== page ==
“Until one loves an animal, a part of one’s soul remains un-awakened.” Anatole France
If you’ve been graced by a four-legged family member, eventually you may feel the extreme sting of loss at their death. Somehow, it’s just not fair that the life span of cherished pets is significantly shorter than humans.
No more wagging tail greeting or purring body curled up comfortably on your lap. No more brisk walks with your unconditionally loving, perpetually forgiving buddy.
The emptiness can feel almost unbearable, leaving a gaping hole in your heart as well as your home.
Unlike when a dear friend or family member dies, society doesn’t always understand or respond well to the grieving that results from the loss of a pet. An “I’m so sorry you lost your pet,” with the hurried expectation that “It was just a pet, so time to move on now”; or “Just go get another one, you’ll be fine!” is how people generally respond.
Mourning without support can certainly make you feel even more alone, like something’s wrong with you for feeling sad, lonely and like you can never love another animal companion again.
The loss of a pet provokes the predictable stages of grieving just as with the death of anyone you feel attachment toward.
Please know this: There is nothing wrong with you for feeling the way you do.
Pets not only become part of the family, they are often thought of as children (that don’t talk back), mute confidantes entrusted with our secrets, and devoted forever friends.
Clearly, we often see them as far more than just cared for animals.
It’s not unusual to feel convinced you will never be able to love another pet like this one, that you will never have another one as perfectly wonderful. The depth of this loss can discourage you from wanting to home another animal, fearing going through pain like that again.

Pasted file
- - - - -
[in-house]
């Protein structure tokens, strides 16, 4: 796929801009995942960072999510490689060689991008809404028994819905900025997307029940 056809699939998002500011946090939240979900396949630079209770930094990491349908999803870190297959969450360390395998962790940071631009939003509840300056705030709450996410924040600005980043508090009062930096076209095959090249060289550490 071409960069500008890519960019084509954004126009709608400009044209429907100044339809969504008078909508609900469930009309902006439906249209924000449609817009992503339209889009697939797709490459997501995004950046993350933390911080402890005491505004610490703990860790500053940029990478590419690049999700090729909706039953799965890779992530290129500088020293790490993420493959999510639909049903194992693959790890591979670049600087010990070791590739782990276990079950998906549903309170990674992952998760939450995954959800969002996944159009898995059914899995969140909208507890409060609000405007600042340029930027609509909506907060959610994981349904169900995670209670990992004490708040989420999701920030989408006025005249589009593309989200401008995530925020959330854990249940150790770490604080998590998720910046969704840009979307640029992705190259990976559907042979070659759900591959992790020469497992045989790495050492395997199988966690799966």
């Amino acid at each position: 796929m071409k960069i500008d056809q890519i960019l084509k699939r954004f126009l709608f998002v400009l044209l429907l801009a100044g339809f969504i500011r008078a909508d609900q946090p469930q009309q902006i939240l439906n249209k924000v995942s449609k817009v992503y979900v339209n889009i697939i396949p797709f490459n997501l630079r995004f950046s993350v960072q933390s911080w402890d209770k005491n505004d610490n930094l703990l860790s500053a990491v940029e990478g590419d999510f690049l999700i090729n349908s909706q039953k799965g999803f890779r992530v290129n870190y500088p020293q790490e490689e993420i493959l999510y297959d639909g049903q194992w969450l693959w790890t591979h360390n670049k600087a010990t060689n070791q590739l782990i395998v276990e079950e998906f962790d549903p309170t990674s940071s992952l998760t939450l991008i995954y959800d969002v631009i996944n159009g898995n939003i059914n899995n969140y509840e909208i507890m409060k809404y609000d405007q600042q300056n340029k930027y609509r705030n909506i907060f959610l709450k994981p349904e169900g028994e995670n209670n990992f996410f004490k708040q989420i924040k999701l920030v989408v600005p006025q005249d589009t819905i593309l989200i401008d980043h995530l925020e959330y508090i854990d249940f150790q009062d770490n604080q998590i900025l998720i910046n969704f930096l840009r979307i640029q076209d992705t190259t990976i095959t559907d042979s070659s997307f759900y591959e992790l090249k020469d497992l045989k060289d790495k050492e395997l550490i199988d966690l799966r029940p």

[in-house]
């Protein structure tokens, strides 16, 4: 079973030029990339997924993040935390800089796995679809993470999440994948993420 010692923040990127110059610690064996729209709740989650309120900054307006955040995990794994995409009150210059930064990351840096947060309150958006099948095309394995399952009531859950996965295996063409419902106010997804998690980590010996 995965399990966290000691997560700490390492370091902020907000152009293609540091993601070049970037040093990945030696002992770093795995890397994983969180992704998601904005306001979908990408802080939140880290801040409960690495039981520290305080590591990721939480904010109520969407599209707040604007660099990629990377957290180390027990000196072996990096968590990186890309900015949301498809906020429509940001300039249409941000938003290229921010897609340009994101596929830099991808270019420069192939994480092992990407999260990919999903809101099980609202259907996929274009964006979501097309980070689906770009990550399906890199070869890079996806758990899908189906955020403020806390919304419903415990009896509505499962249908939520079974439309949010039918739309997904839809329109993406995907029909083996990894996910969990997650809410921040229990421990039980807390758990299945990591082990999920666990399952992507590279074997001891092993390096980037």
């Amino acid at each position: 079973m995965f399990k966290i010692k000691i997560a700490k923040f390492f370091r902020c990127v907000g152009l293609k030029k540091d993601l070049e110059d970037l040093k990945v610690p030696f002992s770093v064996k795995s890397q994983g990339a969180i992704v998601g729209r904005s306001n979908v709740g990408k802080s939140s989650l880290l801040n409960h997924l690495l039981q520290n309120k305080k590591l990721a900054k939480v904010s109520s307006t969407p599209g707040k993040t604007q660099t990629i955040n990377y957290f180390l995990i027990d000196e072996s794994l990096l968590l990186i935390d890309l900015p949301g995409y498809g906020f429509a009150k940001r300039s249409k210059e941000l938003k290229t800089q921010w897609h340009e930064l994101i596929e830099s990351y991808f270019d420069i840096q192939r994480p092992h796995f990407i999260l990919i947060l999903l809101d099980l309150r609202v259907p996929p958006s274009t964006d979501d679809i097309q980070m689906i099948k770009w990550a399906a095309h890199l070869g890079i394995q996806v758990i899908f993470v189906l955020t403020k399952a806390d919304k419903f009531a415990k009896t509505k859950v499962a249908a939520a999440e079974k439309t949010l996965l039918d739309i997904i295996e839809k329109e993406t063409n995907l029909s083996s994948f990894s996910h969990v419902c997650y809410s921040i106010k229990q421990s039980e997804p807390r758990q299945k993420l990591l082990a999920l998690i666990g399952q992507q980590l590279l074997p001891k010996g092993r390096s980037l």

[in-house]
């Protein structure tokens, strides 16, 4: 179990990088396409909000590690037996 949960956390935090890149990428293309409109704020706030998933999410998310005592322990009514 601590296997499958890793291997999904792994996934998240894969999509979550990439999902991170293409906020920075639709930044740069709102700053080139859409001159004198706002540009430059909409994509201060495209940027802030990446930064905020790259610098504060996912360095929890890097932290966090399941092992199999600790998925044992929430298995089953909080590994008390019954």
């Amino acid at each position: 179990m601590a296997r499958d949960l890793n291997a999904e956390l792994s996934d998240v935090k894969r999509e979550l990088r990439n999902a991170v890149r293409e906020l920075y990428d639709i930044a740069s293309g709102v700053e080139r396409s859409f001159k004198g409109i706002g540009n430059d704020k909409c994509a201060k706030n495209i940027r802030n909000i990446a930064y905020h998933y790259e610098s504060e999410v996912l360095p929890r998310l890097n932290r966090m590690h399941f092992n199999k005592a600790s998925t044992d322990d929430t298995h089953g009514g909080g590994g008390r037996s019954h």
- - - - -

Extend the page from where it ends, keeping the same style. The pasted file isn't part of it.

No matter how good a pet parent you were, you may feel somehow responsible for their death.
Often it’s easier to cope with the sudden death of a pet than with having to euthanize them. Making the choice to “put down” an animal brings inevitable guilt, and did I make the right choice. Maybe even who am I to determine the death of another?
Like humans, pets will rally at the end of a long illness, providing false hope for a recovery. Our animal companions may try to hold to life for the sake of the owner, continuing to do everything they can to please us.
Because they are able to see the pictures we have in our minds, they know that their upcoming death is causing ambivalence in us. They want the relief that death will bring as they feel us wanting that for them as well.
Just as human spirits reincarnate repeatedly with the same group of people, the same can hold true for animals. As a transpersonal therapist, I’ve worked with clients who discover a former beloved pet has come back into their life in another (physical or spiritual) form offering love, lessons and assistance.
A childhood dog can return as that horse you’ve always dreamed about owning; your aloof cat could now be offering comfort in a non-physical form; your Best Furry Friend that was hit by a car could even return as your human child.
Remember: You don’t need anyone’s approval to mourn the loss of your pet, nor have to justify your feelings to anyone. Grief takes as long as it takes, and, like losing a human companion, your life may never feel the same without them.
Oh, and don’t judge yourself for bouncing back quickly either!
If you need a compassionate, caring person to lend a sympathetic ear and help you journey through your grief, please contact me.
“What we have once enjoyed we can never lose; all that we love deeply becomes a part of us.”
- Helen Keller